Lot 127 - 1992 Jaguar XJS Coupé (4.0)
|Odometer reading||62,358 miles|
|Result||Sold - £10,080|
The Jaguar XJS is a luxury grand tourer produced from 1975 to 1996 and replaced the E-Type. Although it never had quite the same sporting image, the XJS was a competent replacement with better aerodynamics than the E-Type and was last produced on 4th April, 1996 by which time 115,413 had been produced during a 21-year production life. The car was re-engineered in May 1991 and renamed XJS (facelift). The rear side windows appeared enlarged and the buttresses stayed , although their appearance was minimised by the new side window treatment, as designer Geoff Lawson argued that they were part of the car's character. The car received a new 4.0-litre version of the AJ6 engine. At the same time, the car benefitted from a revision to the rear brakes; they were now fitted with outboard rear disc brakes, instead of the more complicated inboard items on previous models. It also received a more aerodynamic front and rear bumpers.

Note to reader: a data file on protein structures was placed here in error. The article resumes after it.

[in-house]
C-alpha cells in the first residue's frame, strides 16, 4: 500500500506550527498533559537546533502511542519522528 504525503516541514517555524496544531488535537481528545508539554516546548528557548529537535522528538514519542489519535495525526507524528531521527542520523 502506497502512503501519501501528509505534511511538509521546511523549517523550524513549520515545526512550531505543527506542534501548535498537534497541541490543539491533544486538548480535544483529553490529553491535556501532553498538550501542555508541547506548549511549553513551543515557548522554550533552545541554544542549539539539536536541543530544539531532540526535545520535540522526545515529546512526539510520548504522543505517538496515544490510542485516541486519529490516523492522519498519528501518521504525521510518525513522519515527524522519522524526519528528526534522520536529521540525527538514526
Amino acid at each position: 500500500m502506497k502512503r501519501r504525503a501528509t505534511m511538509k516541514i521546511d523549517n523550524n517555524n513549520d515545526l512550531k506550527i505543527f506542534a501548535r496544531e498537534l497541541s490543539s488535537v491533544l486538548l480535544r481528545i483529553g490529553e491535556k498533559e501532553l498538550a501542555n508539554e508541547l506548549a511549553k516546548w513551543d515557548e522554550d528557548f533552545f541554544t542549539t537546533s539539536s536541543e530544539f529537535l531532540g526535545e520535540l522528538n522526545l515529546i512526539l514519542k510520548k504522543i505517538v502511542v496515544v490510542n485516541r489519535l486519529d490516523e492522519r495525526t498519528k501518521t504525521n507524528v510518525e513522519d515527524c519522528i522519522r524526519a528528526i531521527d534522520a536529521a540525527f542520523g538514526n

This Jaguar XJS was originally supplied by Appleyard Jaguar in Harrogate on 4th September, 1992. After a recent period in storage, she has been re-commissioned and presents in very good order. The signal red coachwork is virtually un-blemished and the Cotswold half leather trim shows little sign of wear. The invoice is present in the file from the supplying dealer and the extras are listed as heated front seats, automatic transmission and cruise control with an 'on the road' price of £32,500. The original service books show she had 15 services prior to a period of hibernation. A fresh MoT test certificate accompanies this 4.0 coupé, together with a V5C registration document. Realistically estimated this facelift XJS, in a striking colour combination, is sure to create interest.
Interested parties should satisfy themselves as to the description and condition of each lot prior to the sale. Accordingly, buyers are on notice that each vehicle is offered ‘as is/as seen’ subject to the Terms and Conditions for the auction. Buyers are advised to inspect the vehicle in person or use a professional to carry out this service. Historics will not entertain disputes over descriptions.